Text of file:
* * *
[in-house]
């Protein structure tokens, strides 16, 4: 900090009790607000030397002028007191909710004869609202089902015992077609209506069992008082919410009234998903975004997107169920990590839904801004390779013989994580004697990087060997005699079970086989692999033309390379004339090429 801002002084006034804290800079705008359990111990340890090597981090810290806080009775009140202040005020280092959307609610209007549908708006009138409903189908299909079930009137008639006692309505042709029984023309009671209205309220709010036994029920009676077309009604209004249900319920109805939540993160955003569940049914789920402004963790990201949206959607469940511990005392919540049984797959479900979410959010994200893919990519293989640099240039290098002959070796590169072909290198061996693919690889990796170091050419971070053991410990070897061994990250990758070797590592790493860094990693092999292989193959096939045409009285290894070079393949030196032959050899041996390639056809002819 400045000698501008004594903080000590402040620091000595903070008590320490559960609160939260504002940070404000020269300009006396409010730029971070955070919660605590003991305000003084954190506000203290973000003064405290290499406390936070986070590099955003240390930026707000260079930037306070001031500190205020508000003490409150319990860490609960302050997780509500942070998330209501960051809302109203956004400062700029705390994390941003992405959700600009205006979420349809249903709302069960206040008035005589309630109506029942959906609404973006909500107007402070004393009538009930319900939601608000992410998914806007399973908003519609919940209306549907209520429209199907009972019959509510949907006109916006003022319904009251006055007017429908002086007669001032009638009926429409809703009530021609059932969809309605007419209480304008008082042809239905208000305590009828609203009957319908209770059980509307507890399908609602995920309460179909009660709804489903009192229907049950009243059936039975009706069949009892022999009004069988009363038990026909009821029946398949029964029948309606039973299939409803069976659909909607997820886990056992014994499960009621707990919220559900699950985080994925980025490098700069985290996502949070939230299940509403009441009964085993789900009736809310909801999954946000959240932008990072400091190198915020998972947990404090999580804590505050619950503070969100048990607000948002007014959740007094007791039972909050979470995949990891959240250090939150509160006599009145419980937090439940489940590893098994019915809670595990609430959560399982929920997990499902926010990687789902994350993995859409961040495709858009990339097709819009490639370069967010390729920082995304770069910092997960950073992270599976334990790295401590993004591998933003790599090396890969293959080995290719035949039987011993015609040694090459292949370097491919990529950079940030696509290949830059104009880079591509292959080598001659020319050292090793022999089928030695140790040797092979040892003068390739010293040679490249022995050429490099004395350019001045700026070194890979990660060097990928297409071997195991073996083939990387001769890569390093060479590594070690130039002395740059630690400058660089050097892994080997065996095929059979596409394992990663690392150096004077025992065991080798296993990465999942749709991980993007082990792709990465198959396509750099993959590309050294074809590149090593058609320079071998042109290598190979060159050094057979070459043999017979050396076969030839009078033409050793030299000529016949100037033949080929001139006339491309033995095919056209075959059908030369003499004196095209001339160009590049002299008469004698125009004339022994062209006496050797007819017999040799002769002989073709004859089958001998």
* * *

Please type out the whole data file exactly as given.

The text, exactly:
[in-house]
């Protein structure tokens, strides 16, 4: 900090009790607000030397002028007191909710004869609202089902015992077609209506069992008082919410009234998903975004997107169920990590839904801004390779013989994580004697990087060997005699079970086989692999033309390379004339090429 801002002084006034804290800079705008359990111990340890090597981090810290806080009775009140202040005020280092959307609610209007549908708006009138409903189908299909079930009137008639006692309505042709029984023309009671209205309220709010036994029920009676077309009604209004249900319920109805939540993160955003569940049914789920402004963790990201949206959607469940511990005392919540049984797959479900979410959010994200893919990519293989640099240039290098002959070796590169072909290198061996693919690889990796170091050419971070053991410990070897061994990250990758070797590592790493860094990693092999292989193959096939045409009285290894070079393949030196032959050899041996390639056809002819 400045000698501008004594903080000590402040620091000595903070008590320490559960609160939260504002940070404000020269300009006396409010730029971070955070919660605590003991305000003084954190506000203290973000003064405290290499406390936070986070590099955003240390930026707000260079930037306070001031500190205020508000003490409150319990860490609960302050997780509500942070998330209501960051809302109203956004400062700029705390994390941003992405959700600009205006979420349809249903709302069960206040008035005589309630109506029942959906609404973006909500107007402070004393009538009930319900939601608000992410998914806007399973908003519609919940209306549907209520429209199907009972019959509510949907006109916006003022319904009251006055007017429908002086007669001032009638009926429409809703009530021609059932969809309605007419209480304008008082042809239905208000305590009828609203009957319908209770059980509307507890399908609602995920309460179909009660709804489903009192229907049950009243059936039975009706069949009892022999009004069988009363038990026909009821029946398949029964029948309606039973299939409803069976659909909607997820886990056992014994499960009621707990919220559900699950985080994925980025490098700069985290996502949070939230299940509403009441009964085993789900009736809310909801999954946000959240932008990072400091190198915020998972947990404090999580804590505050619950503070969100048990607000948002007014959740007094007791039972909050979470995949990891959240250090939150509160006599009145419980937090439940489940590893098994019915809670595990609430959560399982929920997990499902926010990687789902994350993995859409961040495709858009990339097709819009490639370069967010390729920082995304770069910092997960950073992270599976334990790295401590993004591998933003790599090396890969293959080995290719035949039987011993015609040694090459292949370097491919990529950079940030696509290949830059104009880079591509292959080598001659020319050292090793022999089928030695140790040797092979040892003068390739010293040679490249022995050429490099004395350019001045700026070194890979990660060097990928297409071997195991073996083939990387001769890569390093060479590594070690130039002395740059630690400058660089050097892994080997065996095929059979596409394992990663690392150096004077025992065991080798296993990465999942749709991980993007082990792709990465198959396509750099993959590309050294074809590149090593058609320079071998042109290598190979060159050094057979070459043999017979050396076969030839009078033409050793030299000529016949100037033949080929001139006339491309033995095919056209075959059908030369003499004196095209001339160009590049002299008469004698125009004339022994062209006496050797007819017999040799002769002989073709004859089958001998």